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Pediatrics. 2001 Jun;107(6):1357-62.

Short-term outcomes after acute treatment of pediatric asthma.

Author information

  • 1Department of Pediatrics, Division of Emergency Medicine, The Children's Hospital of Philadelphia, Philadelphia, Pennsylvania, USA. msteve@chmc.org

Abstract

CONTEXT:

The short-term course of pediatric patients after emergency department (ED) treatment for acute asthma has not been comprehensively documented; most previous studies have limited outcomes to ED length-of-stay, hospital admission, and relapse.

OBJECTIVE:

To describe symptom persistence, medication use, functional disability, follow-up, and relapse in these children in the 2 weeks after acute treatment and ED discharge.

DESIGN:

Randomly selected, prospective cohort from September 1996 to August 1997; follow-up telephone interviews at 1 and 2 weeks. Setting. A large, inner-city children's hospital emergency department. Patients. Random sample of pediatric asthma visits requiring ED treatment but not admission; 457 were eligible, 388 with complete follow-up (85%); final sample included 367 patients after multiple visits deleted.

MAIN OUTCOME MEASURES:

Details of symptom persistence, functional disability, medication use, relapse, and routine follow-up.

RESULTS:

Results included significant morbidity: 23% (95% confidence interval [CI]: 19, 27) with cough and 12% (95% CI: 9, 15) with wheeze persistent at 2 weeks; 20% (95% CI: 16, 24) with decreased activity at 1 week; 45% (95% CI: 39, 51) missed >2 and 24% (95% CI: 19, 29) >/=5 days of school or day care; 17% (95% CI: 13, 21) spent >/=3 days in bed; 54% (95% CI: 47, 60) of caretakers missed at least 1 and 18% (95% CI: 13, 24) missed >2 days of school or work; and 32% (95% CI: 28, 38) of patients were still using greater than baseline medication at 2 weeks. Reported relapse rates were averaged at 13% (95% CI: 10, 17) with 3% (95% CI: 1, 5) admitted. Routine office follow-up was poor: 29% (95% CI: 25, 34) had had a visit; 48% (95% CI: 43, 54) reported no visit/none planned.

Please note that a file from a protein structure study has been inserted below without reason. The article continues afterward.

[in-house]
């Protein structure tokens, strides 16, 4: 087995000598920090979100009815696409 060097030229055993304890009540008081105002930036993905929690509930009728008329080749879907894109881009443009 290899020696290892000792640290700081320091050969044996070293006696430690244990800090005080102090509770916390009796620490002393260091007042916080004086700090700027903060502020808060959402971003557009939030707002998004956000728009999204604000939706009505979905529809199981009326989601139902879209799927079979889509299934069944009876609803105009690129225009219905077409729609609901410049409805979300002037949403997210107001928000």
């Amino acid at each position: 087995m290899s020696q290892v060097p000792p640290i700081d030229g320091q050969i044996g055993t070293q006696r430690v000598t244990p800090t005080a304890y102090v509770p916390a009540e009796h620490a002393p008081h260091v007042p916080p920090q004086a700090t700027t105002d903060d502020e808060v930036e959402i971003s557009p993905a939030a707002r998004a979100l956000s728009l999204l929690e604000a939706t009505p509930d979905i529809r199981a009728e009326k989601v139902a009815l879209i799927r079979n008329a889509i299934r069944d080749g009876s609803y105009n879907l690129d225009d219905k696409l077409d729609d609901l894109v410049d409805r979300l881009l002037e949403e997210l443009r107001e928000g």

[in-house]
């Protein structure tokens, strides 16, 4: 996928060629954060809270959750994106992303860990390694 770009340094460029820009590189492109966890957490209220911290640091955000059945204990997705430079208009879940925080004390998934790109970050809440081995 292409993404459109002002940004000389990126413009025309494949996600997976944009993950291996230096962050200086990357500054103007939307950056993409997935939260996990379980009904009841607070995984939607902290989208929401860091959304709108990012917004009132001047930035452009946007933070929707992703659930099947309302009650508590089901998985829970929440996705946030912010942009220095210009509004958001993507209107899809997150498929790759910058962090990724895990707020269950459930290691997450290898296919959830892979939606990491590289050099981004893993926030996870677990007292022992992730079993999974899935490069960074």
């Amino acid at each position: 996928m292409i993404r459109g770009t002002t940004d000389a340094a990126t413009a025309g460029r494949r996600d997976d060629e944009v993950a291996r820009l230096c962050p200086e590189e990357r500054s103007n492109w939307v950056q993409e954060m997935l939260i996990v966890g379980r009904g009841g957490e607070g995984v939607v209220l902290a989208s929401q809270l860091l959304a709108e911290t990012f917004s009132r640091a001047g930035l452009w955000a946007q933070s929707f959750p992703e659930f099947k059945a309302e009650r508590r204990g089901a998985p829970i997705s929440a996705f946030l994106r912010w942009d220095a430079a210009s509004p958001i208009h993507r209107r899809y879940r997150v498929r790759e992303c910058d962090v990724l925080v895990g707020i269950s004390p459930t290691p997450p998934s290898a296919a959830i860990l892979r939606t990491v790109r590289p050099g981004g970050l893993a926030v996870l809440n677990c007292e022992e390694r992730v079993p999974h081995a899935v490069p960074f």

CONCLUSIONS:

A considerable proportion of inner-city pediatric patients discharged from the hospital from the ED after standard treatment for acute asthma had poor short-term outcomes. Conventional markers of successful ED treatment, such as avoiding hospital admission or relapse, do not adequately describe outcomes of acute care. The patient-oriented measures described here may provide more useful indicators of outcome in the evaluation of acute asthma care.

PMID:
11389257
[PubMed - indexed for MEDLINE]
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